Household Electric Circuits (Part 2)

Construction Context
DSCN6141In the first Household Electric Circuits I activity, you explored what it means to wire circuit for a light and a switch using household circuit materials. This activity continues with the same materials to wire a more complicated circuit. You will remember, in the Battery & Bulbs activity, you made electric circuits from flashlight bulbs and flashlight batteries. In the Grounding and Protection activity, you explored how a battery and bulb can be used to examine the electrical grounding in your home by seeing how metal parts of appliances or conduit are connected to ground for your protection. This activity takes the next step in making science knowledge useful in everyday living.

Our common everyday experience with electricity is through switches or outlets whose inside structure we cannot see. We can’t even see the wiring to and from the switch because under normal circumstances it is unsafe to have this wiring exposed. In this activity, the wiring will be exposed and we will connect to house current. Therefore, this activity should be carefully supervised by someone who understands house wiring and household electrical power.

Household power is alternating current (AC) and 120 volts. See the video on this site about Electrical Generation. In science class, you learn about the relationship between voltage, current and resistance as V = I x R. House power keeps the voltage constant at 120V and the current changes related to the resistance of the appliance or I = V/R.

Even though this activity makes the wiring visible, it does not make the inside structure household electrical components visible. This you will have to figure out for yourself. To do that it will be necessary for you to have a battery and bulb and wires handy. The knowledge you are building about circuits will be necessary for figuring out how switches and outlets work. Of course the Internet can be helpful here, but it cannot replace physically testing the connections on the device.

One reason for learning about electricity in school science or technology classes is because these ideas are directly useful in your life now! Understanding how electricity is generated, distributed, and used inside a home, school, or work can be of great benefit to you now! This knowledge can keep you safe, keep things working, and perhaps be knowledge useful in a job, earning you more money.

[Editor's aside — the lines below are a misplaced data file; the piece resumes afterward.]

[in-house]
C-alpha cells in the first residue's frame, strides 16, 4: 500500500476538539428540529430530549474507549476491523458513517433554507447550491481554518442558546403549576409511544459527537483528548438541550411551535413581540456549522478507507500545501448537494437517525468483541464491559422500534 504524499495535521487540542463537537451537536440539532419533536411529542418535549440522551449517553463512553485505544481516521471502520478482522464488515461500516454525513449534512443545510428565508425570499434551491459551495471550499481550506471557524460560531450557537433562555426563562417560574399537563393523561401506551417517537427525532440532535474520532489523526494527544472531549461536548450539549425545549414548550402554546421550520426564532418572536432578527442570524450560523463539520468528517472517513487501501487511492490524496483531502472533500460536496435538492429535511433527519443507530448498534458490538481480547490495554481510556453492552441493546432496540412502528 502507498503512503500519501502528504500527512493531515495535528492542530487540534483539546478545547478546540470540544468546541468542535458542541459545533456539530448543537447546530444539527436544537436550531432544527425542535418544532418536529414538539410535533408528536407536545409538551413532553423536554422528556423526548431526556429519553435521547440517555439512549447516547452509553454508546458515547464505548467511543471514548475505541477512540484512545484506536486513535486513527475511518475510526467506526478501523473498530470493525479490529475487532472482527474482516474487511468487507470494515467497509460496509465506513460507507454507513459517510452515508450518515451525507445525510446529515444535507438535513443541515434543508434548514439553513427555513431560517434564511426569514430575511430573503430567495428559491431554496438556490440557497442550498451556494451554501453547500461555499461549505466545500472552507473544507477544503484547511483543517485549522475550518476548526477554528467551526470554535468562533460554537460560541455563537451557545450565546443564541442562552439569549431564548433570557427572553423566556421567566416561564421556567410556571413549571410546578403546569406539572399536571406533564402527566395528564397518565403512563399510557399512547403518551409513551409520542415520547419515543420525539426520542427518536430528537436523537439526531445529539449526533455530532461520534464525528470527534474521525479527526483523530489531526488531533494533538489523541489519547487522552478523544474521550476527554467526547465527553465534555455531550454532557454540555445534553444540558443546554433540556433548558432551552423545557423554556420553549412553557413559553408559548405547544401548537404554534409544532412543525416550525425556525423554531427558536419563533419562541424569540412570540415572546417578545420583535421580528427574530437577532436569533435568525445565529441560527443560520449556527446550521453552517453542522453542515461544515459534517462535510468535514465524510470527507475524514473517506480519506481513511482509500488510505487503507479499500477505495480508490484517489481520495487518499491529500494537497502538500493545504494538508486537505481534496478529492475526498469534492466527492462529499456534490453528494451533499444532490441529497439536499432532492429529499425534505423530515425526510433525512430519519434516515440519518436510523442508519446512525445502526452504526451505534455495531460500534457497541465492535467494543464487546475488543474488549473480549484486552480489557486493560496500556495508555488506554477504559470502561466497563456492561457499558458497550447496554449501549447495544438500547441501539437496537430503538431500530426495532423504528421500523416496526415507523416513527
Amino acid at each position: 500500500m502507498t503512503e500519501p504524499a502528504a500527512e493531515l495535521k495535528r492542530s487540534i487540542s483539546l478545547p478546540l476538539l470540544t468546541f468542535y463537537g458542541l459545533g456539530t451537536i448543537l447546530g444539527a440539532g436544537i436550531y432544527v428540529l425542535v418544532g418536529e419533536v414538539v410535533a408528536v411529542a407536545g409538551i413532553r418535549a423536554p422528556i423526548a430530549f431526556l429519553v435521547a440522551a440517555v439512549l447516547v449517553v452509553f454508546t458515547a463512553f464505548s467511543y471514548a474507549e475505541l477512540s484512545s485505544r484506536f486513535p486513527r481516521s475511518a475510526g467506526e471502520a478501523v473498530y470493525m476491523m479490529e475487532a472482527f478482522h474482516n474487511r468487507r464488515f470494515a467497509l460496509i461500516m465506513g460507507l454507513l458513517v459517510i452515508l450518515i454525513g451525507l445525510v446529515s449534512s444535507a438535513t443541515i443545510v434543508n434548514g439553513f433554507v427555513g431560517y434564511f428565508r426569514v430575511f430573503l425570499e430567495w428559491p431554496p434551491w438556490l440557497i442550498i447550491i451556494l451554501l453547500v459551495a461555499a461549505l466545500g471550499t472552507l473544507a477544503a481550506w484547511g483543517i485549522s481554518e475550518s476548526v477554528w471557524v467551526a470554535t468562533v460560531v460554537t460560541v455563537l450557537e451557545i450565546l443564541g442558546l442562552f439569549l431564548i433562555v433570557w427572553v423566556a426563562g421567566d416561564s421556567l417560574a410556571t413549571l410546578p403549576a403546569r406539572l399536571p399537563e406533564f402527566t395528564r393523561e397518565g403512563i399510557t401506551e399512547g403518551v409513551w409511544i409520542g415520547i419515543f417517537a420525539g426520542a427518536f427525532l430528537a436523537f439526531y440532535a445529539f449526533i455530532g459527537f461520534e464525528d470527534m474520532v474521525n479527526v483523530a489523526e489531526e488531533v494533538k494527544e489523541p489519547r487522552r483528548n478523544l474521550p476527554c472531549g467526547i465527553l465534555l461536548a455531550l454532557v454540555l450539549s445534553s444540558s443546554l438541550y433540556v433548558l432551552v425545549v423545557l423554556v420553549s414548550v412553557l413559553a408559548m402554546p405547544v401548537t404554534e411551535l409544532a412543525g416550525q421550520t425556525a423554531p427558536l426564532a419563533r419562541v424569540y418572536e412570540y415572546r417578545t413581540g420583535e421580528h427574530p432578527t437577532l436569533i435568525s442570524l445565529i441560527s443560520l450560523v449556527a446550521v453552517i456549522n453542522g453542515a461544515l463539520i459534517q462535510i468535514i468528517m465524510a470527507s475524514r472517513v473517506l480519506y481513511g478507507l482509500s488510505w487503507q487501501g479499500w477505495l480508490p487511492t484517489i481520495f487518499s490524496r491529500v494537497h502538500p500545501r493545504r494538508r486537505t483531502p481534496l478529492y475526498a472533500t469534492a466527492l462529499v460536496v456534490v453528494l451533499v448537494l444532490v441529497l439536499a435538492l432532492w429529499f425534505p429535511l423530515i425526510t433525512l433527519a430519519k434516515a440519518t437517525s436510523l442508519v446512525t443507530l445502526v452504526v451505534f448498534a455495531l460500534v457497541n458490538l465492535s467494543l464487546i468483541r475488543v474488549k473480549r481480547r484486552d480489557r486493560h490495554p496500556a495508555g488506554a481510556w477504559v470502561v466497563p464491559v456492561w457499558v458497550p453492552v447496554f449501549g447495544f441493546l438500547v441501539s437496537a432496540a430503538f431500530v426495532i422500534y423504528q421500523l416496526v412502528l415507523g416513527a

Materials
28-gauge wire (small wire) is sufficient for this activity.  It is not necessary to use 12- or 14-gauge (large wire) house wire.

Activity Description
1. Once you have completed the light and one switch circuit, the next challenge is to wire 3-way switches so that both switches control one light.

Many homes have the situation where you need to control a light from both the top and bottom of the stairs. See the picture for one example. Using the battery, bulb, and wires, learn how the contacts on 3-way switches work. Which contacts are connected together when the switch is in different positions?

2. Draw a sketch of how you think this switch works. Using lines to represent wires, begin examining ways to connect two switches in control one light. You should expect this to take some time even after you figure out how a 3-way switch works. This activity will give you a lot of practice in tracing an electrical circuit to make sure it works.

3. Read about the experience of one teacher (http://theselsproject.org/wp-content/uploads/2013/04/Teacher-example-of-household-circuits.pdf) and see pictures of her work in doing these activities.

4. Visit web pages (e.g. HowThingsWork.com and others) explaining how 3-way switches work.

5. If you are interested in a significant design challenge, design a switch that will allow you to use more than two switches to control a single light.  This type of switch is called a 4-way switch.  Begin with the 3-way wiring design and think about how to modify it to include more switches.

6. For the more inquisitive, visit web pages (e.g. howthingswork.com) explaining how dimmer switches and GFCI (ground-fault circuit interrupters) work.

Science Concepts
Distribution

Next Generation Science Standards
Scientific and Engineering Practices:
– Planning and carrying out investigations
– Constructing explanations and designing solutions

Crosscutting Concepts:
– Energy and matter: Flows, cycles, and conservation

Discussion Questions

  1. Using your knowledge of the operation of a circuit breaker panel (see Circuit Breaker Panel activity: http://theselsproject.org/circuit-breaker-panel-activity/), see if you can trace where the wires would go in the ceiling, walls, and crawl space or basement of your house to wire a light in the kitchen.  In a bedroom.  For the outlets in the living room.
  2. Make a drawing of the house and lay out the wiring for all of the electrical connections in one room.  Using your knowledge of the circuit breaker panel, determine how many different circuits are in the room you are studying.  Revise your diagram to show which outlets and which lights are on each circuit.
  3. Once you’ve determined how many outlets are on a particular circuit, find out how much current the circuit breaker protecting that circuit will handle before “tripping”.  Look at the number on the end of the circuit breaker switch.  It usually says 15 amps.  Which appliances would you need to be careful not to plug into that one circuit at the same time?
  4. If you have access to a Vernier Watt’s Up meter, you can determine how much power different appliances use, for example a vacuum cleaner, a computer, 150 watt lamp, or TV.  Which ones use the most energy?  Which the least?  Why?  See the graph of computer power usage using Watt’s Up connected to a computer display.  What do you think caused the spikes in energy use in the computer?  What goes on and off as you are using a computer?

(Download the activity in PDF, Word)